The genomic landscapes of acute myeloid leukemia (AML), myelodysplastic syndrome (MDS), myeloproliferative disorders (MPD) and other related myeloid malignancies are now amongst the best characterized cancer genomes. These malignancies share most of their somatic driver mutations, many of which have therapeutic and prognostic significance (Patel et al, NEJM 2012). Patient prognostication and clinical decision-making can be greatly facilitated by testing for these mutations in parallel with established diagnostic assays. Here, we describe and validate RISCL (Rearrangements, Indels, Substitutions, Copy number and Loss-of-heterozygosity), a novel methodological and bioinformatic tool for the molecular diagnosis of myeloid malignancies. This tool employs targeted DNA capture to simultaneously: 1) identify coding mutations in 49 genes, 2) detect the four most important translocations in AML and 3) derive genome-wide copy number and zygosity data. Samples & methods 1. Samples Genomic DNA was extracted from bone marrow samples of 62 patients with AML (n=86 samples, including 24 remission samples) and 68 patients with MDS; and from blood granulocytes and mononuclear cells from 5 cord blood samples and 18 adults with normal hematopoiesis. 2. cRNA baits and sequencing The bait library (Agilent) contained 53,613 probes to capture: 1) all exons from 49 genes 2) intronic breakpoint sites for PML-RARA, CBFb-MYH11 and RUNX1-RUNX1T1 and MLL breakpoints 3) 9958 SNPs (minor allele frequency 0.40-0.45) for genome wide copy number and zygosity analysis. Barcoded sequencing was performed using Illumina HiSeq 2000 (100bp paired-end). 3. Bioinformatic analysis We used bespoke bioinformatics for detecting coding substitutions and indels (MIDAS; Conte et al, Leukemia 2013), chromosomal translocations (SMALT-FIT), copy number analysis (Avadis software) and detection of specific mutations such as MLL-PTD and FLT3-ITD (in-house scripts). 4. Verification of results To validate the sensitivity and specificity of our approach, we compared our findings to conventional diagnostic data and are also validating 30% of randomly selected variants. Results A mean of 94% of targeted bases were covered at least by 30x. In AML samples, the four most common coding mutations identified affected NPM1 (n=10), CEBPA (n=8), IDH1 (n=8) and NRAS (n=7). By comparison to conventional diagnostics, we detected 5/5 IDH1R132, 4/4 CEBPA, 1/1 IDH2R172K and 8/9 NPM1 mutations. In MDS samples, the top four mutations affected TP53 (n=15), TET2 (n=13), SRSF2 (n=9), ASXL1 (n=8) and mutations affecting spliceosome genes (n=18) that were mutually exclusive, as previously described (Yoshida et al, Nature 2011). RISCL detected 100% of known translocations (28/28) in AML patients, namely CBFb-MYH11 (n=8/8), PML-RARA (n=9/9), RUNX1-RUNX1T1 (n=4/4) and rearrangements of MLL (n=7/7). In every case of MLL rearrangement the gene partner was identified and in one case with t(X;11) we identified a novel gene partner to MLL, DIAPH2. Furthermore, we identified one patient with an MLL rearrangement not identified at diagnosis. Copy number analysis efficiently detected known large chromosomal deletions or monosomies in chromosome 5 (18/18) and 7 (10/12). Overall 47/54 large deletions were detected using Avadis software. Furthermore in one MDS patient we were able to detect a submicroscopic heterozygous deletion in chromosome 4 which included TET2. However this method was much less sensitive for detecting trisomies (13/27 trisomies detected overall). The reasons for this disparity between detection of deletions and amplifications using a standardized depth of coverage algorithm are unclear, but may include subclonal mutations, selection of karyotypically abnormal cells during metaphase preparation or limitations of our bioinformatic analysis, which we are currently investigating. Figure 1 shows an example of the results of our holistic analysis using RISCL from an informative case of AML. In summary we describe RISCL, a novel powerful holistic NGS tool for detailed characterization of myeloid malignancies that can be used for patient stratification and a personalized approach to malignancy in the molecular era. The same approach can be extended to other malignancies.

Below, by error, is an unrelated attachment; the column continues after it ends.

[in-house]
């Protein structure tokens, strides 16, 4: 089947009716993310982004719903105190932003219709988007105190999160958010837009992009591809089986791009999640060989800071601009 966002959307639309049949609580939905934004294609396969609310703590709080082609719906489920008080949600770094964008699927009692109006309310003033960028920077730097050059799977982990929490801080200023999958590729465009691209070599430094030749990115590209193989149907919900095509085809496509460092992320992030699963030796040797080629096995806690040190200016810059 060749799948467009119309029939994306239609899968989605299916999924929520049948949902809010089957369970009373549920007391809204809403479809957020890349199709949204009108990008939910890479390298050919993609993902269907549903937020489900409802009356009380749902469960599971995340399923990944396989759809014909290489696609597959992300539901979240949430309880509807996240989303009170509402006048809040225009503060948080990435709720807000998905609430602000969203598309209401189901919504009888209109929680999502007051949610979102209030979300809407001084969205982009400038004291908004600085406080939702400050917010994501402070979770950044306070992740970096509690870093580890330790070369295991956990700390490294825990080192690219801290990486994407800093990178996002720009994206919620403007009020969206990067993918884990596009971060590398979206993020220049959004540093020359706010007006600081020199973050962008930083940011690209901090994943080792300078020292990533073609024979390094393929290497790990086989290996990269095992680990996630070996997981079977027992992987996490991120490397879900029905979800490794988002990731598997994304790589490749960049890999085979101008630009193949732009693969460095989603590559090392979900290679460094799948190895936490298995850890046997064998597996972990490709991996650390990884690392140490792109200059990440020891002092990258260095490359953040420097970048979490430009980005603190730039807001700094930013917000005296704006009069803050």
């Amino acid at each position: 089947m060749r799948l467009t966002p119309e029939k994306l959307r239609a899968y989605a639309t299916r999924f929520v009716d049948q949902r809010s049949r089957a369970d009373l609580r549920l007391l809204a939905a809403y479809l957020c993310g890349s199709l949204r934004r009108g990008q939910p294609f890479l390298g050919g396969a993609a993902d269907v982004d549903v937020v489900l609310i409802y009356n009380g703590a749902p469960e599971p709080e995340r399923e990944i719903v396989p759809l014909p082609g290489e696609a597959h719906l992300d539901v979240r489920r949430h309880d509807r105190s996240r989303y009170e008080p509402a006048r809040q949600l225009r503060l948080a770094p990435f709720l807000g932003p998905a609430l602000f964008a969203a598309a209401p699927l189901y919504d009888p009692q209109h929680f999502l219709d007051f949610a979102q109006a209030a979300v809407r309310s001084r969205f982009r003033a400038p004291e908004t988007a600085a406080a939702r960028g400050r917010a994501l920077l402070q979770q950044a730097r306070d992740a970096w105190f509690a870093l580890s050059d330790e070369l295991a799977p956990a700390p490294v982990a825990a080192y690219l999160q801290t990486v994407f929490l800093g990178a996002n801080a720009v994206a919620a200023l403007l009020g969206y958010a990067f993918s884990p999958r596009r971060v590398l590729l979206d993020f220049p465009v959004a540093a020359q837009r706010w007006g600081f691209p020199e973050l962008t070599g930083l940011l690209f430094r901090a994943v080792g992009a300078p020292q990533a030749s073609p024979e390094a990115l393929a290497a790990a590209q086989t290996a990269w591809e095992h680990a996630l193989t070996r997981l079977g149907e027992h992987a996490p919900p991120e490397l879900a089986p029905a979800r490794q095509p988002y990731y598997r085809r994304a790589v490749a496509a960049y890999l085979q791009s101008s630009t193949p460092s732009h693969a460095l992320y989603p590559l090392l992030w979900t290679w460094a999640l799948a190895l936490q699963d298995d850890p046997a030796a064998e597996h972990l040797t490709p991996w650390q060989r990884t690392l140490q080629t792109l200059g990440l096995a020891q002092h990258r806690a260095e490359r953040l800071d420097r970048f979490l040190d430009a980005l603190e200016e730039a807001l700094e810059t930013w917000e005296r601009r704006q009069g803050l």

R.I.S.C.L: A Holistic Molecular Diagnostic Tool for Myeloid Malignancies / T. D McKerrell, I. Varela, N. Bolli, P. Hannes, Z. Ning, G. Tischler, A. Bench, B. Manasse, J. Baxter, J. Sierra, D. Foukaneli, A. Warren, V. Colona, C. Tyler-Smith, B. Huntly, J.F. Nomdedeu, M. Scott, G. Vassiliou. - In: BLOOD. - ISSN 0006-4971. - 124:21(2014), pp. 2342-2342. ((Intervento presentato al 56. convegno American Society of Hemaotology tenutosi a San Francisco nel 2014.